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Carol Schwartz wants votes. Unluckily for this mayoral candidate, though, actually finding a registered District voter at Sunday’s Adams Morgan Day street festival proves tough.

As Schwartz recounts an event she did the day before at deaf student–friendly Gallaudet University, she interrupts herself to woo another passer-by. The man keeps going, apparently pretending not to hear the 70-year-old candidate’s appeals.

“Speaking of Gallaudet!” Schwartz cracks.

So goes Schwartz’s fifth run at the mayoralty. A lot has changed since her last try 12 years ago: She’s off the D.C. Council, after losing her seat in 2008 in the Republican primary. This time around, she returned the favor, refusing the GOP’s offer to be its mayoral candidate. Instead, she’s running as an independent, a more palatable choice for District voters, and one she promotes on the front page of her campaign lit.

While Schwartz’s party affiliation has changed, her main campaign strategy—betting on the sheer appeal of her own personality—hasn’t. As Schwartz’s hands roam ceaselessly over potential constituents, grabbing one’s wrist, plucking a piece of funnel cake from another, it’s clear that what you see with Schwartz is what you’re going to get.

That decision to present herself basically unedited sets Schwartz apart from her two main rivals, who are both much more likely to actually win in November. Democratic nominee Muriel Bowser’s operatives carefully control her public image, most recently by committing to just four debates. Schwartz nemesis David Catania, meanwhile, has tried to recast his infamous temper as “passion.”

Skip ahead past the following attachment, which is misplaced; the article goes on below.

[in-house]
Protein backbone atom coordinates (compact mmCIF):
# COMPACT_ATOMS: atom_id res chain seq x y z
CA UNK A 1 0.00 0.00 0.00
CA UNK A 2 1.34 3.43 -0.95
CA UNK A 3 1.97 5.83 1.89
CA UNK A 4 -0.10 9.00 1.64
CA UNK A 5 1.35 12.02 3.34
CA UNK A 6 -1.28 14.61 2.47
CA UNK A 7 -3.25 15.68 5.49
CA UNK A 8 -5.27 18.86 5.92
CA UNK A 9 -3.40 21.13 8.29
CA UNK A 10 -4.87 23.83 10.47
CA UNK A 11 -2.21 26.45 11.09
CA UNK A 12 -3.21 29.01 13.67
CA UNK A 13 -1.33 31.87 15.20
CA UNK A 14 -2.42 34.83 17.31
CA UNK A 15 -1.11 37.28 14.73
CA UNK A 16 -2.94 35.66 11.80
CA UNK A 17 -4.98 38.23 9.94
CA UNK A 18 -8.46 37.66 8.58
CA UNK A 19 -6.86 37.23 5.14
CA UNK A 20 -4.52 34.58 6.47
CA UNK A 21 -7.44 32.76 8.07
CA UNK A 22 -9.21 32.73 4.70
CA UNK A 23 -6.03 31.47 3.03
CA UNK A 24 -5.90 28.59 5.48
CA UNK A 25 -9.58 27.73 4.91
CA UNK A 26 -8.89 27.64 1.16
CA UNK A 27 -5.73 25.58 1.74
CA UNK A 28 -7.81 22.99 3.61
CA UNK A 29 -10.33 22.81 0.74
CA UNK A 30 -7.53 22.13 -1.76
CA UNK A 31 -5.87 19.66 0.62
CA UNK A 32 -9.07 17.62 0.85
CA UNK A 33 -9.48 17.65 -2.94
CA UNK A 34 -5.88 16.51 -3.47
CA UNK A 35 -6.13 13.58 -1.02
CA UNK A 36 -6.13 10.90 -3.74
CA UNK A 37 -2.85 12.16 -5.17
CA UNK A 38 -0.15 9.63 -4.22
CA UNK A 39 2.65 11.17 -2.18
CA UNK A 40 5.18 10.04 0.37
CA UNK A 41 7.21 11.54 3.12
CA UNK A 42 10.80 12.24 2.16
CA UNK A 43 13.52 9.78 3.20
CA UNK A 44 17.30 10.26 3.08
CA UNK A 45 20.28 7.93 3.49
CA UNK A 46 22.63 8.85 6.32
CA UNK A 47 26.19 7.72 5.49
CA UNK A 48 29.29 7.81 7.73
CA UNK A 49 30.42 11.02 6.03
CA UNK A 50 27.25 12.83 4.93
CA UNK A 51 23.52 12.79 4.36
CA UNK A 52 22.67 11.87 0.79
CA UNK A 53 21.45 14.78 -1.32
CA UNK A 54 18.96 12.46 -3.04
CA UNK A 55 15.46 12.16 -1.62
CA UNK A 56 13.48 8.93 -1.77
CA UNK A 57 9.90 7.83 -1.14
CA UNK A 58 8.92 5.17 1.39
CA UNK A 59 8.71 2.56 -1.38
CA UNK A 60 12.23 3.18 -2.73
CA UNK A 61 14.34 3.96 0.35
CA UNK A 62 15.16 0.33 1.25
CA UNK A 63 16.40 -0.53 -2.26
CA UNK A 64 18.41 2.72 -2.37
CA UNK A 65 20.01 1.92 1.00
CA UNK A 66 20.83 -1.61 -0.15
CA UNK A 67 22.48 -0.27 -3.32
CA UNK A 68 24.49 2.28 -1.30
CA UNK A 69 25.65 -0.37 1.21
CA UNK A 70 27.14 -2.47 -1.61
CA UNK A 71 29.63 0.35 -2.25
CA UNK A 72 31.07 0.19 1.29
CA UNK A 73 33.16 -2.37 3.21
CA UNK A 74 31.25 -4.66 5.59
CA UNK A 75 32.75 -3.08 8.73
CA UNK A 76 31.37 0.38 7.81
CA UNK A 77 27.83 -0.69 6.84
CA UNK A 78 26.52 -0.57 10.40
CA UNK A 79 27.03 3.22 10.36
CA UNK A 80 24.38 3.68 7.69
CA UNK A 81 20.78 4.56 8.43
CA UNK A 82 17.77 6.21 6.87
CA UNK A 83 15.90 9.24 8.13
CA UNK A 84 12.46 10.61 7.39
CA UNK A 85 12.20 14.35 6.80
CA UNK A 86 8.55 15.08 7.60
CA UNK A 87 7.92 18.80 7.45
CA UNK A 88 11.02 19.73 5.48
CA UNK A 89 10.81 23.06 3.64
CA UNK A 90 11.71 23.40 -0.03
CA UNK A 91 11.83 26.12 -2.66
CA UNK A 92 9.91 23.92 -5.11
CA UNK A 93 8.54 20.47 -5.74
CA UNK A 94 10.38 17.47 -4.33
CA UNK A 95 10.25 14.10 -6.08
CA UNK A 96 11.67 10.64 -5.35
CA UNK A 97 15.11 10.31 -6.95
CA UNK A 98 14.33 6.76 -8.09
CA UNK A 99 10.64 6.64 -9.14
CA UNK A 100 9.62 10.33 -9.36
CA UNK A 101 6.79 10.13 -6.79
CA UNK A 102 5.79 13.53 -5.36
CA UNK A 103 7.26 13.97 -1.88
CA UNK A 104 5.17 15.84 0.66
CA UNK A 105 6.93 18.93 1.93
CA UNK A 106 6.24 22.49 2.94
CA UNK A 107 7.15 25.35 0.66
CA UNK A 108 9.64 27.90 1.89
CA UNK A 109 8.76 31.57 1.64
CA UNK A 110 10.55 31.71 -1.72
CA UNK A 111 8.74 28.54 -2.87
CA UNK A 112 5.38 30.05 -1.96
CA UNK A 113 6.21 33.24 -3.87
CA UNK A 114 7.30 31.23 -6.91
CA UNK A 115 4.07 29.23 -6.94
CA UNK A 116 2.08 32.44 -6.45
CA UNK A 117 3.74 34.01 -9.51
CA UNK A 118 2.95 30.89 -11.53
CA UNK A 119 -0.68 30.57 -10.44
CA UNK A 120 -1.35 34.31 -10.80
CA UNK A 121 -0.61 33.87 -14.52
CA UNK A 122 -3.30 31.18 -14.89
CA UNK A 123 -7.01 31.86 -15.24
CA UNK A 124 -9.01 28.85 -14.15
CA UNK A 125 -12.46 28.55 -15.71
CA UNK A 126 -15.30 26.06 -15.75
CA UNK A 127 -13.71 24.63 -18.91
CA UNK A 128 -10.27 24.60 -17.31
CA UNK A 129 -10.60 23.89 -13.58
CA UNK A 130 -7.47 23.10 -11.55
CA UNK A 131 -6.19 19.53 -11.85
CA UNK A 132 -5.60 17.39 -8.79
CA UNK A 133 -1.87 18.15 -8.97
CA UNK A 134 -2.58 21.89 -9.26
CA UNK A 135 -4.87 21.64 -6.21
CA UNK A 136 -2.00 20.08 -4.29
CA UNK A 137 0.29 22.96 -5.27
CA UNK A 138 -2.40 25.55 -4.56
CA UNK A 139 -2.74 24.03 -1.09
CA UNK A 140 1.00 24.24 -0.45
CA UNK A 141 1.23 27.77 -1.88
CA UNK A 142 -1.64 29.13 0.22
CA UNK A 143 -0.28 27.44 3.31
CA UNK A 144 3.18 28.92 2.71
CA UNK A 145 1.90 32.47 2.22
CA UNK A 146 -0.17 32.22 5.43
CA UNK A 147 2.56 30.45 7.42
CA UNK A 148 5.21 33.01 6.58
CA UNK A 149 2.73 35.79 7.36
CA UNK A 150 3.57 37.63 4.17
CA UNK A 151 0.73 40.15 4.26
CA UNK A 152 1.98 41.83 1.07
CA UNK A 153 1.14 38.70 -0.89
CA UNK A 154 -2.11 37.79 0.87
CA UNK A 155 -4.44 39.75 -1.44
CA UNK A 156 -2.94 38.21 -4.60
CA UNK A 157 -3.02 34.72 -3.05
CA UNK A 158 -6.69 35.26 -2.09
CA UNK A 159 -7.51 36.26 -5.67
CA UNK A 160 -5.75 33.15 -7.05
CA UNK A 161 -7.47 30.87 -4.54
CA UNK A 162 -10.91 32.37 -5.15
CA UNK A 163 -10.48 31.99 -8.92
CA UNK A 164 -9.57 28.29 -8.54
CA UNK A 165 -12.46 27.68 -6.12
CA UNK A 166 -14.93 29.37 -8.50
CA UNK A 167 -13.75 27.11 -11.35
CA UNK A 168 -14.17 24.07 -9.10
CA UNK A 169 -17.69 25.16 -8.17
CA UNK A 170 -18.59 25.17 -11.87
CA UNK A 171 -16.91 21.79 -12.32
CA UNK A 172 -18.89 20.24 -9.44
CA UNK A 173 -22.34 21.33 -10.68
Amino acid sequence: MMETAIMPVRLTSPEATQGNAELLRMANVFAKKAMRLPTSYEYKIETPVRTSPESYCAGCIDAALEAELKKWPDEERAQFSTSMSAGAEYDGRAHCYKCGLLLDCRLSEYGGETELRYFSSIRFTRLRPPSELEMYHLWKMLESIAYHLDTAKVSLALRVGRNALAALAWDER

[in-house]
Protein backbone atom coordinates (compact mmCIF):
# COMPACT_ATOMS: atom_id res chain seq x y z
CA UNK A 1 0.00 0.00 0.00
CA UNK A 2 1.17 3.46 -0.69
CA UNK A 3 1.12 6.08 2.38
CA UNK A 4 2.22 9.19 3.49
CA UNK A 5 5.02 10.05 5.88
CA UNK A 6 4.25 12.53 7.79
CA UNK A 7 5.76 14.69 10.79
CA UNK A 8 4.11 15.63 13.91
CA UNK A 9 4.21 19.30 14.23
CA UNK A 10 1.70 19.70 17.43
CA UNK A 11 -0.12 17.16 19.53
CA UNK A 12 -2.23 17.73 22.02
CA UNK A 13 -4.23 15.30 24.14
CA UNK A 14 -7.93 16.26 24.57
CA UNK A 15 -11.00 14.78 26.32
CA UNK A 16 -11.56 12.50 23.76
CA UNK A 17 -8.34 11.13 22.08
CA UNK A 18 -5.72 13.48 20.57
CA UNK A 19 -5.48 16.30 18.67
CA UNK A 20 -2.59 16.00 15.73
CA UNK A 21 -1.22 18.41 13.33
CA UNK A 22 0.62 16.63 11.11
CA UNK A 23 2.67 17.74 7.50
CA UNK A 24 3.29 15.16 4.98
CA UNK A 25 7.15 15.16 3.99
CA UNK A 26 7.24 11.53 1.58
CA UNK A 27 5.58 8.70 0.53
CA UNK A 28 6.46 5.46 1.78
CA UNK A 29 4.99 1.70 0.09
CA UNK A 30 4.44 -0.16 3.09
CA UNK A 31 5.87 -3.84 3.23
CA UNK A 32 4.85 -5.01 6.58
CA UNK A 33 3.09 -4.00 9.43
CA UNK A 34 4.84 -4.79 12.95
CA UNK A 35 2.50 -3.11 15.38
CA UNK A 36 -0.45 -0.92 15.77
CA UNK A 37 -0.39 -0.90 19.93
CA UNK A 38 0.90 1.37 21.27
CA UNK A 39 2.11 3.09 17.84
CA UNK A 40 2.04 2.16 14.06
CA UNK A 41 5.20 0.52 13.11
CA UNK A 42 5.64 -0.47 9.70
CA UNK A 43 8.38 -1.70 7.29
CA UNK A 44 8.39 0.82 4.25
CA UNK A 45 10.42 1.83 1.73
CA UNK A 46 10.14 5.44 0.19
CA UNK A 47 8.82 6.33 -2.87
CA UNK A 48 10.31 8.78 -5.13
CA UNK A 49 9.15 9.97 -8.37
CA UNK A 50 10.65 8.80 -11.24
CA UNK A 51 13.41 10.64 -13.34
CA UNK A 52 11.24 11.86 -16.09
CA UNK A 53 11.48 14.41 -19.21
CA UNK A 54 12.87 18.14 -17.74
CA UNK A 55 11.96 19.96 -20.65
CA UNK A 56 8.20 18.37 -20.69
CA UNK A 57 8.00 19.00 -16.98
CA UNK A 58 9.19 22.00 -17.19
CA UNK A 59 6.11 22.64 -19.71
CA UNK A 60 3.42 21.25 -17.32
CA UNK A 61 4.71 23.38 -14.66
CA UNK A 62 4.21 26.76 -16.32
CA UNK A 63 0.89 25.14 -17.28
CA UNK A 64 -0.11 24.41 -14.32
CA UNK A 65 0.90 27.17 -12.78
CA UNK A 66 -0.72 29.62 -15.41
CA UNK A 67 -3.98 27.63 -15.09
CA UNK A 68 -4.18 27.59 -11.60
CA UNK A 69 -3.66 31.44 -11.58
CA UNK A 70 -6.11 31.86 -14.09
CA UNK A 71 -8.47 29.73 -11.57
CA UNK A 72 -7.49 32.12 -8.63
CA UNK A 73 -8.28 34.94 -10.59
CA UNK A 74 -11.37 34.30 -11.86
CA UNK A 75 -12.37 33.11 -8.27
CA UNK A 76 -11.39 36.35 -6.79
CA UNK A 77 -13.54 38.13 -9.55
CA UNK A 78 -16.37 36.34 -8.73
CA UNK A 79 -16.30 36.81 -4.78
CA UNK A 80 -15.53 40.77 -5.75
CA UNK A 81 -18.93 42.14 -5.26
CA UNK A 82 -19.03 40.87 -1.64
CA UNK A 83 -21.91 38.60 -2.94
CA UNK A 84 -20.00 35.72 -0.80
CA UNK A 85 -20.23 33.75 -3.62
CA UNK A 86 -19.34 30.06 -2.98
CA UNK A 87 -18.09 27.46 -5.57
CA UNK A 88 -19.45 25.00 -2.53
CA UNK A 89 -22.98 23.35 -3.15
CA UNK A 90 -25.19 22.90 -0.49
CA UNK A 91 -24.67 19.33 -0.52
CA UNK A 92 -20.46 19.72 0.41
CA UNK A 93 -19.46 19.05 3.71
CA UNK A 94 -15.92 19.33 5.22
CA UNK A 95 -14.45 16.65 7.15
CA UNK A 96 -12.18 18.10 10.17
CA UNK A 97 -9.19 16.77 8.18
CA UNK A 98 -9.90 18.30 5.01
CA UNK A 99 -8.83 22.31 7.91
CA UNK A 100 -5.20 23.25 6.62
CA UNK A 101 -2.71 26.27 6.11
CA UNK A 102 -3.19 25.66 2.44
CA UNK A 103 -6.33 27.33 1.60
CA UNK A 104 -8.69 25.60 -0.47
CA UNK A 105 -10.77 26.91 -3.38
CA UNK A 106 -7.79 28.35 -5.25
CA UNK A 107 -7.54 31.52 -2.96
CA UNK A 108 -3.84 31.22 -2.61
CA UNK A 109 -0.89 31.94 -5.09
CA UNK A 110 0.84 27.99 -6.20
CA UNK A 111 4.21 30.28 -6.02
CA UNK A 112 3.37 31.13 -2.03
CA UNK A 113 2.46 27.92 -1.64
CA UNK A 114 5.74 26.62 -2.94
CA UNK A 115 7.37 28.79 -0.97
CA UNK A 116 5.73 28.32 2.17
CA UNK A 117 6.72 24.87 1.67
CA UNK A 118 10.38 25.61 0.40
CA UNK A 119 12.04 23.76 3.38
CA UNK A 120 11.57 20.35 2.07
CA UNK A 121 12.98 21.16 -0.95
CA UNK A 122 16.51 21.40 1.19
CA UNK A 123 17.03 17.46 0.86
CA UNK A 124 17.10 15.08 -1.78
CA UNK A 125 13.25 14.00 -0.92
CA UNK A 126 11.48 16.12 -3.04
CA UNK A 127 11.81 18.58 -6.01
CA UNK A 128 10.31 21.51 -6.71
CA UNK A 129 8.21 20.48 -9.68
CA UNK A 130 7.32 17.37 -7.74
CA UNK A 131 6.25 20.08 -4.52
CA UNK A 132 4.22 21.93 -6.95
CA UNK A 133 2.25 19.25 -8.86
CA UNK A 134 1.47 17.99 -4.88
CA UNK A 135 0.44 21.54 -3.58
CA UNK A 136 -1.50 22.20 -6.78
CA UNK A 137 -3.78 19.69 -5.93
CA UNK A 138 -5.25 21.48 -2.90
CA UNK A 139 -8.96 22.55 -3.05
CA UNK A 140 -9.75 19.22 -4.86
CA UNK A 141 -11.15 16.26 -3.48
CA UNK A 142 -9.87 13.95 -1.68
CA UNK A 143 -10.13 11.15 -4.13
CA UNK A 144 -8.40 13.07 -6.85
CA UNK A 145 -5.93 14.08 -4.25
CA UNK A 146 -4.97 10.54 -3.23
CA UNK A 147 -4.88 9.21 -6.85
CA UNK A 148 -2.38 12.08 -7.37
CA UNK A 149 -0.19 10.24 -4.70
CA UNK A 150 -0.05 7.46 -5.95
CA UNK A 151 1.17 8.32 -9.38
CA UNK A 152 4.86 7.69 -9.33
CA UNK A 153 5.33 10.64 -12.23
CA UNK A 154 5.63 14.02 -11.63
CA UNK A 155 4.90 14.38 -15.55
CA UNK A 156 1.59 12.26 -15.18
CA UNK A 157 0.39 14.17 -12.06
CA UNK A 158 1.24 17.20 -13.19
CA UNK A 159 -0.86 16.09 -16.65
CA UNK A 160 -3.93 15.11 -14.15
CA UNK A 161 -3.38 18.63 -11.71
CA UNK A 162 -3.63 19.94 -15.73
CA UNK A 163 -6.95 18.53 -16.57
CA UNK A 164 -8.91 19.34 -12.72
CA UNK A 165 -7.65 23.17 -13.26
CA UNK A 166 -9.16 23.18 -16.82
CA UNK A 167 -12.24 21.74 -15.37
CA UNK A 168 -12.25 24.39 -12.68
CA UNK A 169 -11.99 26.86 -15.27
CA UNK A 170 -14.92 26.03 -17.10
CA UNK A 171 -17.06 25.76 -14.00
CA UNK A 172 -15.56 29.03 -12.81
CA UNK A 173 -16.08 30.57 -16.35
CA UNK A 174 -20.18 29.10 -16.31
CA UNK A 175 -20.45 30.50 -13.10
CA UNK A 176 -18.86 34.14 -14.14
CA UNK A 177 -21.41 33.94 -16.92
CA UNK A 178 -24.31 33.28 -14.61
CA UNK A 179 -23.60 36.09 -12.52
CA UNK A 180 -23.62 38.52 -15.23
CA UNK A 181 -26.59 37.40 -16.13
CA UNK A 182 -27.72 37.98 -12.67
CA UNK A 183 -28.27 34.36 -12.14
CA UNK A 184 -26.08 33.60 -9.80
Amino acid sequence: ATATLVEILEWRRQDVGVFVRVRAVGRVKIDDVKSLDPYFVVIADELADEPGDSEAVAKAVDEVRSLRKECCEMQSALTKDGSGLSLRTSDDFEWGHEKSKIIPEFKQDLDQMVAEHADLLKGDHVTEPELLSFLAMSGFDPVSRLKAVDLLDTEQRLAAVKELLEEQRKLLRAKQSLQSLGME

Schwartz’s cult of personality still has some pull years after she left office. Clusters of gay men, always a reliable Schwartz constituency despite her earlier waffling on same-sex marriage, approach and ask for stickers and hugs. One man introduces himself as Schwartz’s biggest fan.

No one is more zealous about guarding her image than Schwartz herself. She refuses to take a picture with at-large Council candidate Khalid Pitts, wary of how he’ll use it.

But there are times that nearly six years out of public life appears to have tarnished the Schwartz brand—for those who even still remember it. At Adams Morgan Day, a woman approaches her to say she liked Schwartz on the Council, but accuses her of disappearing years ago.

Schwartz comes away from the encounter upset. “When people say I disappeared,” Schwartz says. “I would never have disappeared.”

Schwartz’s comeback campaign—running for a place in the District’s public life again as much as for mayor—is filled with such indignities. She pleads with reporters to take her as seriously as Catania and Bowser, carrying charts that show how many more votes she received in previous Council elections than her rivals. At her campaign kickoff last week, Schwartz found herself struggling to explain why her almost 40-year career in the District had drawn just a few dozen supporters.

But as Schwartz has discovered, there’s a downside to running on your personality: When you lose, the voters aren’t saying they don’t like your policies. They’re saying they don’t like you.

The Schwartz indignity tour took another stop last week at a tiny black box theater on Capitol Hill for a forum on arts education. With her two main rivals nowhere to be seen, Schwartz found herself sandwiched between Bruce Majors, the Libertarian hopeful whose tiny party membership meant he needed only a handful of signatures to make the ballot, and Faith, the perennial Statehood Green candidate who interrupts other candidates with blasts from a trumpet.